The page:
I could see the impact of theories like situational theory, contingency theory, and transformational theory. To summarize the crucial ideas I understood from these theories are that the situational theory is a kind of No one-size-fits-all leadership. I can relate because I am someone who believes to act based on the situation presented. A fixed leadership style or approach can lead us to wrong decision making and in fact, won’t fit well. As suggested by Northouse, given the breadth of the situational approach, it is applicable in almost any type of organization, at any level, for nearly all types of goals. It is an encompassing model with a wide range of applications. (p. 103). This is applicable to contingency concept as well since an effective leadership is “contingent” on complementing with the leader’s style to the setting. Whereas in transformational leadership, leaders inspire them to a vision and cultivate followership. Transformational leadership is a fragment of the “New Leadership” paradigm (Bryman, 1992), which gives more consideration to the charismatic and effective elements of leadership. I think transformational leadership plays an important role since it also focuses on the exchanges that occur between leaders and their followers. As a leader, you also take in part in followership since one grows into a fine leader while he/she is a follower to realize that there is learning is inherent to the teaching process.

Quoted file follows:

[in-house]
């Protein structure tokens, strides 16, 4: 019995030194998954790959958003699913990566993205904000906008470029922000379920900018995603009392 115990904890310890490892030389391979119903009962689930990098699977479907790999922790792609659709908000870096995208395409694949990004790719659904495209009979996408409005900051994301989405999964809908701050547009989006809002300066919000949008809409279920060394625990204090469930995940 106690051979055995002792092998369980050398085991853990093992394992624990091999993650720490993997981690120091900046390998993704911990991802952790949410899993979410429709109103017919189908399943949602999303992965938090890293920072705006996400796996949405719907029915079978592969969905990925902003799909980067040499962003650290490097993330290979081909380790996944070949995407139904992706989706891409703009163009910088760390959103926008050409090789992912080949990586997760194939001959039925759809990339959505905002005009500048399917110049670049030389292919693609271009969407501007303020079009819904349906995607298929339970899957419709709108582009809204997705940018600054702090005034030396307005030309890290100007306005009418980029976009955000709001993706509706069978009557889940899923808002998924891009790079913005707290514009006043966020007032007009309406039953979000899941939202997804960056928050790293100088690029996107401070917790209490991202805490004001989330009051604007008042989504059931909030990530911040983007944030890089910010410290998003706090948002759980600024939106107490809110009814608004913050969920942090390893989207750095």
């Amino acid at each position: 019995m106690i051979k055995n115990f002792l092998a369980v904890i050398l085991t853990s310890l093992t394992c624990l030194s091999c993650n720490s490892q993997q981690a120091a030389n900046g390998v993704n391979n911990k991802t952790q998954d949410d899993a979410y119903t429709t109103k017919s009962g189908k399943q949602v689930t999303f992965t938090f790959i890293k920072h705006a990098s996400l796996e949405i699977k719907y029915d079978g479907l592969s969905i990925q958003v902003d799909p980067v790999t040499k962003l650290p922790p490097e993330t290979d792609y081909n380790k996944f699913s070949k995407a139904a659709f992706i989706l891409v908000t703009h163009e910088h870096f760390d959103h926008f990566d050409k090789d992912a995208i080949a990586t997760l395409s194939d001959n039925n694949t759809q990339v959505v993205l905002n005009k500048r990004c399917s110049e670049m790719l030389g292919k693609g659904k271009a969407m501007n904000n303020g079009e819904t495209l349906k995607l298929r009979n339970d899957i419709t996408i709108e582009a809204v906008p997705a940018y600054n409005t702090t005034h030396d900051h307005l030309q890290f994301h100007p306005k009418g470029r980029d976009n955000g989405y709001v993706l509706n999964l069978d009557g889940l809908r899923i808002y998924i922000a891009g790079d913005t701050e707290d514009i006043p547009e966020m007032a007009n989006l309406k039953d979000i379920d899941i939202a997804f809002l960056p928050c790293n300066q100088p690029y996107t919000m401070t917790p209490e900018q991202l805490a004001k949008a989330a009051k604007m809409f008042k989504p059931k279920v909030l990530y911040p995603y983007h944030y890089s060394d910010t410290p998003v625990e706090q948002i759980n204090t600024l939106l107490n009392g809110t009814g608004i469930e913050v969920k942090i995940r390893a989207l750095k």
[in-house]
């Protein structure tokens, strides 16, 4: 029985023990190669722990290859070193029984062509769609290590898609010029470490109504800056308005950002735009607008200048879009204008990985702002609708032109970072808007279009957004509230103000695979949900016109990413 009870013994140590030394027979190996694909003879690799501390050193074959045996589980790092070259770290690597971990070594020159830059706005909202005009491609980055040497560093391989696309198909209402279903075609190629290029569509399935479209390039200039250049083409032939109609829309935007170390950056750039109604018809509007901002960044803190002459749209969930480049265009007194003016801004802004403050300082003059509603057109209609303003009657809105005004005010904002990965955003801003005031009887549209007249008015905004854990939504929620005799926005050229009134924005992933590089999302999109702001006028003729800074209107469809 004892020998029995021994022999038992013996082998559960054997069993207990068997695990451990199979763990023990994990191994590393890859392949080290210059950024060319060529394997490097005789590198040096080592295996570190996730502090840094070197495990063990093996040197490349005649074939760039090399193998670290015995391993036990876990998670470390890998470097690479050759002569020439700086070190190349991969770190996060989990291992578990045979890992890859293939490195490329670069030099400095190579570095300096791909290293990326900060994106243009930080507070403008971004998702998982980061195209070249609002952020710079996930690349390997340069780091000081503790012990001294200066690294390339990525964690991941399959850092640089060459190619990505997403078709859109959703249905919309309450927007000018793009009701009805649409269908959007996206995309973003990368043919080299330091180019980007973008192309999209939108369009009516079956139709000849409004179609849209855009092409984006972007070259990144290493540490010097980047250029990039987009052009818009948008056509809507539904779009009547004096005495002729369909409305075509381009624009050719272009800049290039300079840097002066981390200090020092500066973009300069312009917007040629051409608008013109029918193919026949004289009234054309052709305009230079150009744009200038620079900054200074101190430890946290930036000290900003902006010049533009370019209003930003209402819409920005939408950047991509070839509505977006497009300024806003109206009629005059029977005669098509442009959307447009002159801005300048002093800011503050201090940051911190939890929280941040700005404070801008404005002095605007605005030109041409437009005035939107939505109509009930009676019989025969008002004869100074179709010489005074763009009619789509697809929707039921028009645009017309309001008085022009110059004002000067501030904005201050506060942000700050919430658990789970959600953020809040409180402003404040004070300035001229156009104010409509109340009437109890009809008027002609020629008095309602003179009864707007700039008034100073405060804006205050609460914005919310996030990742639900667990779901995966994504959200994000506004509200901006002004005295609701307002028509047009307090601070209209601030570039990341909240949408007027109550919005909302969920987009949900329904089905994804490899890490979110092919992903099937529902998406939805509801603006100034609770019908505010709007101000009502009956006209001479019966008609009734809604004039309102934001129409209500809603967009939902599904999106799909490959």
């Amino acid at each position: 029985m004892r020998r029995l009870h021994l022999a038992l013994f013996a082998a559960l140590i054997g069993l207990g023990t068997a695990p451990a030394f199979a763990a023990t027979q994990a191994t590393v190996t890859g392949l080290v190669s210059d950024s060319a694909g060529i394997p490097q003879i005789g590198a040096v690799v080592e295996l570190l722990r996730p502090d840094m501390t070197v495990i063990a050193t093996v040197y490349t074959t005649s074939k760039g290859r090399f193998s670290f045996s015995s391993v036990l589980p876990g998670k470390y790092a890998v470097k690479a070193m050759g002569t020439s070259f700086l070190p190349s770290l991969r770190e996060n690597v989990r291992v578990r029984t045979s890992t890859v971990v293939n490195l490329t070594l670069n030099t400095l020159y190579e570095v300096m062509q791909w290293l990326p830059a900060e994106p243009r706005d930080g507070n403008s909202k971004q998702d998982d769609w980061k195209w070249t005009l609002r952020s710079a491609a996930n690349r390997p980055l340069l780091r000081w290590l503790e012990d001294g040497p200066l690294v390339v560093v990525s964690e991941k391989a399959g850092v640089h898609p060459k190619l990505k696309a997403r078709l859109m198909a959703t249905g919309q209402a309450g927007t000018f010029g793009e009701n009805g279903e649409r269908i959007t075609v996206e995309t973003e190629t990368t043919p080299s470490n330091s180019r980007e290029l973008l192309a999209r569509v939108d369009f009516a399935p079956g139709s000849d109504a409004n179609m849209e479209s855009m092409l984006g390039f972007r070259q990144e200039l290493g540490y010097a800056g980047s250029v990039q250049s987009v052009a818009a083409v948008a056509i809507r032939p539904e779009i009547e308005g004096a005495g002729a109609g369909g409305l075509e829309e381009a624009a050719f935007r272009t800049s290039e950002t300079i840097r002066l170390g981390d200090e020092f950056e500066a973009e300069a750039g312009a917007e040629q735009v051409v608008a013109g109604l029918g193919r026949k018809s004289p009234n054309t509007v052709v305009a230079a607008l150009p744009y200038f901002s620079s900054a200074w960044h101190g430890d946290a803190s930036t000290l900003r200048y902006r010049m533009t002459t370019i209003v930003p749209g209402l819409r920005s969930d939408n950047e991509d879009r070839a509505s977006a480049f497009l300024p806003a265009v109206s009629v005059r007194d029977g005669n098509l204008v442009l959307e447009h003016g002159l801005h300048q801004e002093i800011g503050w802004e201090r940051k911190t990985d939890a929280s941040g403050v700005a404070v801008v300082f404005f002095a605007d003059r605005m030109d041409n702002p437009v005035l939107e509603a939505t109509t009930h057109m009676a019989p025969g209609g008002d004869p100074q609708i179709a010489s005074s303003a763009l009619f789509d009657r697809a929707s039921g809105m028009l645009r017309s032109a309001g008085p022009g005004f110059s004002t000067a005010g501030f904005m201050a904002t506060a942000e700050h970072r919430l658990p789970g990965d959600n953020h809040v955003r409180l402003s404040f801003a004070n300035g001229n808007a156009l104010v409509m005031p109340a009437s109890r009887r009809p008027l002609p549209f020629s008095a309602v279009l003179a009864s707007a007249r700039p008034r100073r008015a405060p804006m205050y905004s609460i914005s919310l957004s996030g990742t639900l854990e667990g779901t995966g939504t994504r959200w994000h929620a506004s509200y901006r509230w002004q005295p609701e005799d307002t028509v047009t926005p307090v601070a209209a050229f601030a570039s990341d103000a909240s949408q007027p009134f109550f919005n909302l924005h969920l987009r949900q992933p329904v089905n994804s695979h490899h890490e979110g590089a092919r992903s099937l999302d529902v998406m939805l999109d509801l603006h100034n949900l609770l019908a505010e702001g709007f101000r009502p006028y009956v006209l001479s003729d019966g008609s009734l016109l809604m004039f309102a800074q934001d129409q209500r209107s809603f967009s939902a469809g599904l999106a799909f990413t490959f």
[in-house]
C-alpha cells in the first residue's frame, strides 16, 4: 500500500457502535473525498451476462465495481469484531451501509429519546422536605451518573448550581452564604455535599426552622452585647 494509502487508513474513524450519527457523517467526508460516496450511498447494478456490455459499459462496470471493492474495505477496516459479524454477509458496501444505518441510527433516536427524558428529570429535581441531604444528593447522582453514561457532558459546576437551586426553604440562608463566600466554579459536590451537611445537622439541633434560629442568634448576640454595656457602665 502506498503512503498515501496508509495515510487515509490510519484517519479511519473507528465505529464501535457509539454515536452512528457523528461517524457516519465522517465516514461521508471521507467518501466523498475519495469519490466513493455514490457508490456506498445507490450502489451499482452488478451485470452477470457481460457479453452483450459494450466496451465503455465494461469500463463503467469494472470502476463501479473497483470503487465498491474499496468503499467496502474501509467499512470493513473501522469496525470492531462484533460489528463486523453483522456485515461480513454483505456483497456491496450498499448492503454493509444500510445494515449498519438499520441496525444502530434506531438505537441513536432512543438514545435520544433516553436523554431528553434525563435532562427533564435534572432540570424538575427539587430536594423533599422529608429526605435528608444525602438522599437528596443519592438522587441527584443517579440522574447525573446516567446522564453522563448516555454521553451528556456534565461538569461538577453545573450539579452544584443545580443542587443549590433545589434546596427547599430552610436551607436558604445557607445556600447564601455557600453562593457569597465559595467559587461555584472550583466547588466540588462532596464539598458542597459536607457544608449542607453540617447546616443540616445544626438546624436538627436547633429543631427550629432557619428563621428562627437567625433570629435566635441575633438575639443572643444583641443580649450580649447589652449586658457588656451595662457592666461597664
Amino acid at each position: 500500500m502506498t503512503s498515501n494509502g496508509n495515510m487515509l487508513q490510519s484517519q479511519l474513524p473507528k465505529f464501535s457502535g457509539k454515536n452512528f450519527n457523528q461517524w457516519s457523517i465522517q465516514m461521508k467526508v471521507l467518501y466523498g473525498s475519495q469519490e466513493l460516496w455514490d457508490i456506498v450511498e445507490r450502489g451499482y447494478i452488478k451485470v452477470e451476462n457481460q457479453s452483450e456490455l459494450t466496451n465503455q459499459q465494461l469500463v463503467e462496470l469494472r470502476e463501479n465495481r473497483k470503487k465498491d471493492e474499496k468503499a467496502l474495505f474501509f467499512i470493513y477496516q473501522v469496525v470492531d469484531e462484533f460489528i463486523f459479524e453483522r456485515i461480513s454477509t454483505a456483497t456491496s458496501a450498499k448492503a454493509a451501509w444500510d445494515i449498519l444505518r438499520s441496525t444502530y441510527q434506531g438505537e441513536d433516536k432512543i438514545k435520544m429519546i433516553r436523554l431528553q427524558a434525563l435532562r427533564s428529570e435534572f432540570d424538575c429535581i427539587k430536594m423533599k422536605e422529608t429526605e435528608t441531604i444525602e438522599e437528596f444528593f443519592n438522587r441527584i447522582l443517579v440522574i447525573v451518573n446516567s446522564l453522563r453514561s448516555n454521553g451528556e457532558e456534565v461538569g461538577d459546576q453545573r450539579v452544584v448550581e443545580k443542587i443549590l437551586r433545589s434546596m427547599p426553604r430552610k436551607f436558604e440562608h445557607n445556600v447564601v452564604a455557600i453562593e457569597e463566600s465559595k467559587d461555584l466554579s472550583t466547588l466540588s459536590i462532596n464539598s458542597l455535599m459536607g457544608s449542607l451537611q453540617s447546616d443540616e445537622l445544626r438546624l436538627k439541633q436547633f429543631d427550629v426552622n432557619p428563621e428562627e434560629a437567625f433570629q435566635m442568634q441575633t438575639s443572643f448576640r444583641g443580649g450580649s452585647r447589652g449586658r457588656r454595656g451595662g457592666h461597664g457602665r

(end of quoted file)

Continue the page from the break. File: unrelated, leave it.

Chart: What Great Leaders say to Engage Teams by Susan Bainbridge.